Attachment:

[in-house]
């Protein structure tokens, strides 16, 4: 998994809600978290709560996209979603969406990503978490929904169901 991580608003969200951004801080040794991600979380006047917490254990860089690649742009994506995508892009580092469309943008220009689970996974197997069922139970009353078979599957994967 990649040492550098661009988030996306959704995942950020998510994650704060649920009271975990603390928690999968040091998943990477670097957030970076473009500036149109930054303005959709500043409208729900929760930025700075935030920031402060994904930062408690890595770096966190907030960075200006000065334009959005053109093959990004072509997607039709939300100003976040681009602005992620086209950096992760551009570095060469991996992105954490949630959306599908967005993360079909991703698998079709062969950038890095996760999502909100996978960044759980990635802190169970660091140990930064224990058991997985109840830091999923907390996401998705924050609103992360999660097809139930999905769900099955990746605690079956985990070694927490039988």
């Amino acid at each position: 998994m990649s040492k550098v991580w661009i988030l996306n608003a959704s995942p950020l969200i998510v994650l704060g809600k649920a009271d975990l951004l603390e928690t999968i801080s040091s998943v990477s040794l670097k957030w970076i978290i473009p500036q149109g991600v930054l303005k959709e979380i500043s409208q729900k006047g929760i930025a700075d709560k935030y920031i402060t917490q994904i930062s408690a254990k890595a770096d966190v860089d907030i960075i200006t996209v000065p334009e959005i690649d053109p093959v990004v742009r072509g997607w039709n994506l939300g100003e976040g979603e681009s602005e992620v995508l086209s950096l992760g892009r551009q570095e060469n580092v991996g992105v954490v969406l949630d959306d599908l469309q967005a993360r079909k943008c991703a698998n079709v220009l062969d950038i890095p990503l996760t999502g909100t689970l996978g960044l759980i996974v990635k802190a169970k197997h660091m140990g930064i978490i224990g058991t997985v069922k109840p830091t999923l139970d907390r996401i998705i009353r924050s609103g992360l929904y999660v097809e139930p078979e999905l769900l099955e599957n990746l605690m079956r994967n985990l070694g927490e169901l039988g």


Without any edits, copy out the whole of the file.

[in-house]
């Protein structure tokens, strides 16, 4: 998994809600978290709560996209979603969406990503978490929904169901 991580608003969200951004801080040794991600979380006047917490254990860089690649742009994506995508892009580092469309943008220009689970996974197997069922139970009353078979599957994967 990649040492550098661009988030996306959704995942950020998510994650704060649920009271975990603390928690999968040091998943990477670097957030970076473009500036149109930054303005959709500043409208729900929760930025700075935030920031402060994904930062408690890595770096966190907030960075200006000065334009959005053109093959990004072509997607039709939300100003976040681009602005992620086209950096992760551009570095060469991996992105954490949630959306599908967005993360079909991703698998079709062969950038890095996760999502909100996978960044759980990635802190169970660091140990930064224990058991997985109840830091999923907390996401998705924050609103992360999660097809139930999905769900099955990746605690079956985990070694927490039988």
């Amino acid at each position: 998994m990649s040492k550098v991580w661009i988030l996306n608003a959704s995942p950020l969200i998510v994650l704060g809600k649920a009271d975990l951004l603390e928690t999968i801080s040091s998943v990477s040794l670097k957030w970076i978290i473009p500036q149109g991600v930054l303005k959709e979380i500043s409208q729900k006047g929760i930025a700075d709560k935030y920031i402060t917490q994904i930062s408690a254990k890595a770096d966190v860089d907030i960075i200006t996209v000065p334009e959005i690649d053109p093959v990004v742009r072509g997607w039709n994506l939300g100003e976040g979603e681009s602005e992620v995508l086209s950096l992760g892009r551009q570095e060469n580092v991996g992105v954490v969406l949630d959306d599908l469309q967005a993360r079909k943008c991703a698998n079709v220009l062969d950038i890095p990503l996760t999502g909100t689970l996978g960044l759980i996974v990635k802190a169970k197997h660091m140990g930064i978490i224990g058991t997985v069922k109840p830091t999923l139970d907390r996401i998705i009353r924050s609103g992360l929904y999660v097809e139930p078979e999905l769900l099955e599957n990746l605690m079956r994967n985990l070694g927490e169901l039988g």